Starting a new intensive training program is always exciting.
I’ve built a solid base of running ability over the last year, but the next seventeen weeks is going to be a monster test of will, patience and body management. The more I can hype myself up, the better chance I will have at project success.
I spent an hour yesterday (Saturday) heat acclimating with a one hour run in the peak Atlanta afternoon heat. 97 degrees with a heat index over 100 degrees. The physical drain factor associated with that kind of heat is unbelievable. I made sure to run in the wide open, direct sunlight. The concrete was so hot, I would run in the grass medians just to avoid the heat rising up off the ground. Crazy hot.
Hot to Trot 8-Hour Race
Why the heat acclimation? I’ve decided to run an ultra in August as long run training. It’s an 8-hour timed race called the Hot to Trot at the Clyde Shepherd Nature Preserve in Decatur, Georgia. It’s going to be quite a challenge. The field is limited to 40 runners and is run during the hottest month in Georgia. I am probably not 100% qualified to run the race, but I begged the race director and did my best to demonstrate that I understand the risks of running such an event.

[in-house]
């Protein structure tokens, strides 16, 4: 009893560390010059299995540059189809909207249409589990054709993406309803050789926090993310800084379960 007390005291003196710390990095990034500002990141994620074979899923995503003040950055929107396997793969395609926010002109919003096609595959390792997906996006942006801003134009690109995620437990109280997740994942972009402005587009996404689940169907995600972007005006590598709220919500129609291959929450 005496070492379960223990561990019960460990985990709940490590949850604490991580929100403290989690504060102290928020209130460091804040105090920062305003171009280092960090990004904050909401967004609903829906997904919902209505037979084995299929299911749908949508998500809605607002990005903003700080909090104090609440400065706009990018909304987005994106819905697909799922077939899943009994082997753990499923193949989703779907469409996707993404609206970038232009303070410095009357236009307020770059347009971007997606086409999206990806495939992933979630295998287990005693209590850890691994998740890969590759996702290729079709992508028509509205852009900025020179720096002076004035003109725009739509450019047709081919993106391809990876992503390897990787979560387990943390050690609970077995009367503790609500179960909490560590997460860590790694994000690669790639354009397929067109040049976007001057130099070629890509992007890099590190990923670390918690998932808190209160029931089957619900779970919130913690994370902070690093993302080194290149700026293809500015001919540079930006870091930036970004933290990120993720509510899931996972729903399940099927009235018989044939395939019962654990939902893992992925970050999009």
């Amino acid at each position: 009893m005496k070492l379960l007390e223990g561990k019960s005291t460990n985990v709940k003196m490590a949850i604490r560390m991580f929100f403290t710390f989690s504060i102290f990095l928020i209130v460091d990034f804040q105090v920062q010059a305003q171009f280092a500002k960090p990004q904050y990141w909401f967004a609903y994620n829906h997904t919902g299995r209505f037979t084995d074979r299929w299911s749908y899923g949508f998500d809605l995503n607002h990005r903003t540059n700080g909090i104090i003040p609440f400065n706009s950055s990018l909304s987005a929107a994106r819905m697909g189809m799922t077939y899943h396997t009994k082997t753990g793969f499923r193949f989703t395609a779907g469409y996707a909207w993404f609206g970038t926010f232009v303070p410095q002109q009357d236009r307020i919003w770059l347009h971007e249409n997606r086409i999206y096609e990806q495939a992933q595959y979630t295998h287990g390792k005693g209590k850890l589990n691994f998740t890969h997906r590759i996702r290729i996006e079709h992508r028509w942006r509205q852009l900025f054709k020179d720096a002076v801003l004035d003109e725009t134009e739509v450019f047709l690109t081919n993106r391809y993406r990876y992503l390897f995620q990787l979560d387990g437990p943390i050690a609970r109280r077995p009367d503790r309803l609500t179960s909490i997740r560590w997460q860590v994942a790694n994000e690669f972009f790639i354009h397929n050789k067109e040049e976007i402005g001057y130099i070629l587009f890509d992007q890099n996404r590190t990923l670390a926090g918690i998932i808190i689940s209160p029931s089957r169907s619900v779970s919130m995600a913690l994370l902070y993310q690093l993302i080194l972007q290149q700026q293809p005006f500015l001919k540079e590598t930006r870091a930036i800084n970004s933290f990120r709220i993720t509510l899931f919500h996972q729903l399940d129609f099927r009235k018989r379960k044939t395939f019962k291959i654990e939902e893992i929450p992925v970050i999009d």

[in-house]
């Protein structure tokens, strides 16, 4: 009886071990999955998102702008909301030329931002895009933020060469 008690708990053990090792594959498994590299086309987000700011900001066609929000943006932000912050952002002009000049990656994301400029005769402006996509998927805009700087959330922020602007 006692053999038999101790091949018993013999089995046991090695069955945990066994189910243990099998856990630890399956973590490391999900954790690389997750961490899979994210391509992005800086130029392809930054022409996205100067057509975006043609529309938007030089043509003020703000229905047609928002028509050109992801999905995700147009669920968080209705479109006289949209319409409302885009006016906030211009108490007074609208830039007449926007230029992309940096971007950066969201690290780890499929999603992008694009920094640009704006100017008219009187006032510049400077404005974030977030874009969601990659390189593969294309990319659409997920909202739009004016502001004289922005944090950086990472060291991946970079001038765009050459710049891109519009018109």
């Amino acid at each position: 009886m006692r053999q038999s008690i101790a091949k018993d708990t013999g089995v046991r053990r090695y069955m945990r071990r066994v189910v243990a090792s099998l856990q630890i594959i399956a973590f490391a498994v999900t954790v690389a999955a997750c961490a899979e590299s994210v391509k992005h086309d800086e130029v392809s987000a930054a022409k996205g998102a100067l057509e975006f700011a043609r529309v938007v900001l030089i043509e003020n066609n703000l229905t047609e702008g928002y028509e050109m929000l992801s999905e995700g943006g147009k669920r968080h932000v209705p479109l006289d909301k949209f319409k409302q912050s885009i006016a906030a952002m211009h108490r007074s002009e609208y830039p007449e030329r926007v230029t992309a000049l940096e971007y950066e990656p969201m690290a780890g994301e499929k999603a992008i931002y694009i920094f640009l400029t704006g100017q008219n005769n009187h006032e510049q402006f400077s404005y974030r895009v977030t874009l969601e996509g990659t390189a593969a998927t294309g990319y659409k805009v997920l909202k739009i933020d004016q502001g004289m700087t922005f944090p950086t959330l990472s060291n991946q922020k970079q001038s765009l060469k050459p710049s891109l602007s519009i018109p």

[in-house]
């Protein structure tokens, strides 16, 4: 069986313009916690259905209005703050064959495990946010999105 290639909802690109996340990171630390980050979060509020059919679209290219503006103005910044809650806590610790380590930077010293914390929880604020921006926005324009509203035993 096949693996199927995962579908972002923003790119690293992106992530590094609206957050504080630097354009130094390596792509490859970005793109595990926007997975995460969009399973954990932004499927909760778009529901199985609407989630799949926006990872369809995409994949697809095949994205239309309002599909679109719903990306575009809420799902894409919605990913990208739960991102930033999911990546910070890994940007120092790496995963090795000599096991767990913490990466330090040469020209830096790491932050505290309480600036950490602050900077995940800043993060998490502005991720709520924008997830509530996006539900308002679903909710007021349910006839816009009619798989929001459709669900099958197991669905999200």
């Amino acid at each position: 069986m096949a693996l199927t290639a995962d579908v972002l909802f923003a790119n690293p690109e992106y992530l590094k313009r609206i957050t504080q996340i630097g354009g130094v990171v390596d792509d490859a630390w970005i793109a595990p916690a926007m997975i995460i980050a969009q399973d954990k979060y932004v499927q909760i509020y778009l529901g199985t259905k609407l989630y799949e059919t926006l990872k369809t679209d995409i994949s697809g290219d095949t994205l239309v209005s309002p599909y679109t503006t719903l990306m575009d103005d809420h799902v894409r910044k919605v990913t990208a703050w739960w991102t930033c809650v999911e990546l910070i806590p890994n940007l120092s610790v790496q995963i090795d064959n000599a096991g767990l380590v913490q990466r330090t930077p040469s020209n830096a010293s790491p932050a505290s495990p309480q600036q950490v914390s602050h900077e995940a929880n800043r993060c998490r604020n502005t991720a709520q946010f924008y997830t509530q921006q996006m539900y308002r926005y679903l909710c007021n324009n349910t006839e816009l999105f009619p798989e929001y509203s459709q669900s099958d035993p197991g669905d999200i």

The course is a 1.x mile trail loop through the nature preserve. The loop element to the race will allow for some good planning. In dangerous heat races like this, it’s important to properly manage your fluid and electrolyte balance. Poor planning, lack of appropriate aid and slack race management can make bad go to worse in a flash. Eight hours is a long time to be moving on your feet. Good race management is key.
My goal is 30 miles. While that doesn’t sound like a lot, it will be a miracle performance in the expected heat which should easily register at 90-100 degrees.
Stay tuned, tomorrow begins the official seventeen weeks of regimen training and I’m excited and ready.